Greetings from the flight line here at Pope Army Airfield. The Aviation Detachment continues supporting the absolute best paratroopers in the world. We have two air shows under our belt for the 2014 season having recently completed the show at Travis Air Force Base, CA, and returning today from Lakehurst, NJ. Of course we continue supporting local demonstrations and outreach projects to further connect the American People with America’s Army.
Many members of the public fly on commercial and public use aircraft but rarely have the opportunity to look at the maintenance that goes into keeping the fleet in top notch condition.
Both C-31 aircraft operated by the United States Army Parachute Team were acquired in 1985 and are pushing 30 years of service. Both aircraft have in excess of 14,500 hours of total use thus far and over 15,000 landings. These aircraft have a life span limited to 90,000 landings, and although they are technically in their infancy with regards to their service life, the rapid retirement of F27 from commercial use worldwide make the supply chain for spare parts a limited resource. With 15,000 landings thus far, inspection of the landing gear system is a continuing process that we trust to our maintenance partners of Kay and Associates. Below is a picture of the left side of the aircraft with the jack stand fully supporting a third of the total weight of around 28,000 pounds.
Placing an aircraft on jacks requires maintenance professionals who are experts in the procedures. Kay and Associates, as the team contract maintainers have a team of experts who have worked on this aircraft since it arrived at the team in 1985. Testing the landing gear is a routine procedure for these professionals but the same level of attention to the procedure is given each and every time. In the picture below, one mechanic observes cockpit indications while two additional mechanics check and recheck systems before the landing gear is brought to the up position during testing.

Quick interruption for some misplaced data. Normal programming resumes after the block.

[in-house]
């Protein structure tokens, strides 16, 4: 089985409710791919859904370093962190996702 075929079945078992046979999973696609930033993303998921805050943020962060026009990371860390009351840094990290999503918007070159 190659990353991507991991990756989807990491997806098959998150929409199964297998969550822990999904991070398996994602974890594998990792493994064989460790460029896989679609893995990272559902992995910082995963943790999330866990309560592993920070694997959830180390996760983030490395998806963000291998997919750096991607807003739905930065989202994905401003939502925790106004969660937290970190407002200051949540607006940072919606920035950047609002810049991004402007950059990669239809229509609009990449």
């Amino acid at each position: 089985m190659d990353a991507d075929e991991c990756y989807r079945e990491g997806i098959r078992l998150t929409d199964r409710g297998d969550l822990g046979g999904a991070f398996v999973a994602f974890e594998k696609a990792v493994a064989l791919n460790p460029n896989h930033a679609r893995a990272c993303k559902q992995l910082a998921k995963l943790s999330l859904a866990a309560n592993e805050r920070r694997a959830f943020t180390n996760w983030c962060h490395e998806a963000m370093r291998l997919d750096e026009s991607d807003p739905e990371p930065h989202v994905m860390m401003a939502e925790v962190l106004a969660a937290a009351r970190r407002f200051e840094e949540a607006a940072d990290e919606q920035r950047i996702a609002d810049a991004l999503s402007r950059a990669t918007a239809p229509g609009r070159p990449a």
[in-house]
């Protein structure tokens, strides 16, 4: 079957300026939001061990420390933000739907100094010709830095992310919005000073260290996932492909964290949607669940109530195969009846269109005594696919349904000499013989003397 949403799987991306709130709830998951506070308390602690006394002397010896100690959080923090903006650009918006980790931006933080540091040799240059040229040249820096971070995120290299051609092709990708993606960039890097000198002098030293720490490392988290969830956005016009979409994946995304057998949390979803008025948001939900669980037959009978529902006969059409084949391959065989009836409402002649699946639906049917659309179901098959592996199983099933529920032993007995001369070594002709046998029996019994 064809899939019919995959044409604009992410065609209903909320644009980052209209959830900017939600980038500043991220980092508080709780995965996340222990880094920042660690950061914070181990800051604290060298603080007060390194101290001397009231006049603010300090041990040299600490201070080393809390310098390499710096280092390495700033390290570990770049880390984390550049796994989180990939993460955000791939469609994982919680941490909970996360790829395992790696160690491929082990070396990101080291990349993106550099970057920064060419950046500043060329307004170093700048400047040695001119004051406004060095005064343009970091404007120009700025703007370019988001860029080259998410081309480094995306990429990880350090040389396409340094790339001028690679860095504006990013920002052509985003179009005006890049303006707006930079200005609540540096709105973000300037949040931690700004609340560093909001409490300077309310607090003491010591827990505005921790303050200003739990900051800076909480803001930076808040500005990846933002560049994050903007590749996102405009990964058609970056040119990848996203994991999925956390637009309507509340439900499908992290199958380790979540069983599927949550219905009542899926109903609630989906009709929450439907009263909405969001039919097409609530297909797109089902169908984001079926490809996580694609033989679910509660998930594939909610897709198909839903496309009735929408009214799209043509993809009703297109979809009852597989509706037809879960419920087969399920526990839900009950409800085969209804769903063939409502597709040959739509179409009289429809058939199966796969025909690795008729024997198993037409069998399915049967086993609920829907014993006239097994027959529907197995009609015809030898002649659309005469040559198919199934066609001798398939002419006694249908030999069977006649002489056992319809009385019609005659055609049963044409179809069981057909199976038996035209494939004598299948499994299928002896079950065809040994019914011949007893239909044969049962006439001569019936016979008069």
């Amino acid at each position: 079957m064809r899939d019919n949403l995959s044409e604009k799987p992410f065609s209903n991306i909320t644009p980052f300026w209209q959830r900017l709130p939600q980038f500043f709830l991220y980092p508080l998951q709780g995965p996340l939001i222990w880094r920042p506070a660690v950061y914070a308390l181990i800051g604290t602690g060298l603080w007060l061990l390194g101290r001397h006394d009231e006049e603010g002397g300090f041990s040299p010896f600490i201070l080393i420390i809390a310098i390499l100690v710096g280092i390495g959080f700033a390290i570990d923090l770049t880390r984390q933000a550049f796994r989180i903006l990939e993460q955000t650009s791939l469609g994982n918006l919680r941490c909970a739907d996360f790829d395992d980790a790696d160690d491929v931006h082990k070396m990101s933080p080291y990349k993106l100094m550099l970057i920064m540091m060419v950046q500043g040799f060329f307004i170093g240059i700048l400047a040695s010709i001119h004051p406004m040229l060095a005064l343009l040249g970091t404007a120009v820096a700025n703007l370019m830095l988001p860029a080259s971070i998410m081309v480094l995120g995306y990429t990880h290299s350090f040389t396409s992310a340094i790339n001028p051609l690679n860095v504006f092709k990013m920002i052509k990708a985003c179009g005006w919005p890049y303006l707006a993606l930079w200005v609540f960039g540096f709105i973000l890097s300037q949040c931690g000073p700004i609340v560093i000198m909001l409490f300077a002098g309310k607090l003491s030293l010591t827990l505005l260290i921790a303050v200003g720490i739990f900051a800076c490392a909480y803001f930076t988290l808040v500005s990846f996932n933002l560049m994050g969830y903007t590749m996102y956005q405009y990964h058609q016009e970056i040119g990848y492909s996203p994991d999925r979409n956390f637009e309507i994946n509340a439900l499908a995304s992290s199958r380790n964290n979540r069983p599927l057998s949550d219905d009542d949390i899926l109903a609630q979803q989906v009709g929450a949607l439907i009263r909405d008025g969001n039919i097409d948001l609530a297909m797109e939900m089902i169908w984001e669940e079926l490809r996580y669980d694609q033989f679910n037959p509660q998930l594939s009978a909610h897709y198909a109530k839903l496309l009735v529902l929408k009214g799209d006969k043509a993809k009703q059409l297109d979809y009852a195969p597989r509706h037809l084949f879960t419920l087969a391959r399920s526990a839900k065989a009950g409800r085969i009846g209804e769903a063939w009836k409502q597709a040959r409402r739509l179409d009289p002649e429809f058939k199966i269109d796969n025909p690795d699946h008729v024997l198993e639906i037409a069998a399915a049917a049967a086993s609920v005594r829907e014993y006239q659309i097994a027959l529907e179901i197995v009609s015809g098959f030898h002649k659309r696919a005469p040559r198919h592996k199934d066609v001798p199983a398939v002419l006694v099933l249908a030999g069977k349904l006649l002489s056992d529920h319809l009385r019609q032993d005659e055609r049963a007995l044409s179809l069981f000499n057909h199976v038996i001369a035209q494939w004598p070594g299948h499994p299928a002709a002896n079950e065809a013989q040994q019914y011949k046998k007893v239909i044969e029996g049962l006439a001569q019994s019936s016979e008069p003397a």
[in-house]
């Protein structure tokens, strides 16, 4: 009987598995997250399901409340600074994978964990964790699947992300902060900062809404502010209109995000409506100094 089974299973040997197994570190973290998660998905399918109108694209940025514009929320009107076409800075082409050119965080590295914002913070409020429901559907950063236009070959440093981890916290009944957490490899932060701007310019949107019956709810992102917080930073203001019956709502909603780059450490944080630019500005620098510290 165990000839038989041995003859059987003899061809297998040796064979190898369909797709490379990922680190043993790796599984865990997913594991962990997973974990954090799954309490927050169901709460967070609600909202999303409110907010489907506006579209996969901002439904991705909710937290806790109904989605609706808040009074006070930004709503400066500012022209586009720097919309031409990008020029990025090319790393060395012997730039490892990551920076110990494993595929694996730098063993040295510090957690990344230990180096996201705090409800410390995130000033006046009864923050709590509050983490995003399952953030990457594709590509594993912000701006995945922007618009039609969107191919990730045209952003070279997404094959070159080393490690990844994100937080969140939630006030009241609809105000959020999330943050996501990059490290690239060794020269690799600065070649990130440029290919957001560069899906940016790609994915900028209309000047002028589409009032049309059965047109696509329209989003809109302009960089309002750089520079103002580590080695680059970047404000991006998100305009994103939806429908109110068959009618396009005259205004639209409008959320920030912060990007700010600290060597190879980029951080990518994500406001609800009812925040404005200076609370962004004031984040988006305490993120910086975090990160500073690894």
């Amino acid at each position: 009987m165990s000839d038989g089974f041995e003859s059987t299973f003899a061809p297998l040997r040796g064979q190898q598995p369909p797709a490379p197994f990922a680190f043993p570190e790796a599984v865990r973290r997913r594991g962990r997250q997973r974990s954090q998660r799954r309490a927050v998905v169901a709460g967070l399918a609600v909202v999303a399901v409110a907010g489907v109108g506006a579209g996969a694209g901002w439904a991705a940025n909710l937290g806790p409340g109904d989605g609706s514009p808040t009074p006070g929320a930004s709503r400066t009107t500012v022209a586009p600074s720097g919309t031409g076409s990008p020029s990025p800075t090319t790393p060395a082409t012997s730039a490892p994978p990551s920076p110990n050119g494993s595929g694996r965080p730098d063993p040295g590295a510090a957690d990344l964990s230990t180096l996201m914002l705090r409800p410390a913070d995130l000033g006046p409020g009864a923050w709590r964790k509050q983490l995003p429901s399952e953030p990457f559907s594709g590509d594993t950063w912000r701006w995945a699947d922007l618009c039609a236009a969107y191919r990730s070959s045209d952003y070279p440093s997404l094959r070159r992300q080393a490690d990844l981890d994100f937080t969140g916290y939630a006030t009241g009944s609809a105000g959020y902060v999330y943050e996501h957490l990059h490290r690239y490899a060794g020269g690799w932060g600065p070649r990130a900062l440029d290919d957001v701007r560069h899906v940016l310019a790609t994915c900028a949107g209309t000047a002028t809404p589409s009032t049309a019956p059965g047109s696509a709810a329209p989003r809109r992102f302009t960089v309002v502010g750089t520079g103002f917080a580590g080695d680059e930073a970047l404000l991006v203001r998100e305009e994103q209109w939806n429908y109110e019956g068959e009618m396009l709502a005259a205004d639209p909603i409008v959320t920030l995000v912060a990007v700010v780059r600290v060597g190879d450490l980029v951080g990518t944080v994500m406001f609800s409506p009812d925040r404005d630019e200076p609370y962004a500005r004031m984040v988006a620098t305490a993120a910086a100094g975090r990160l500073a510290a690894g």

Typically, the aircraft weighs in excess of 42,000 pounds when fully loaded and departing for an air show. While taxing, pilots use a small wheel located near each pilots knee that functions much like a car steering wheel. Prior to take off, the crew unlocks the flight controls and the copilot maintains control of the yoke and the pilot flying steers the airplane down the runway using a combination of rudder and the nose wheel steering. At 60 knots of airspeed, the pilot flying takes control of the aircraft from the copilot effecting a smooth transition from the runway to powered flight. Flying the Fokker is a delicate balance of technique and crew coordination.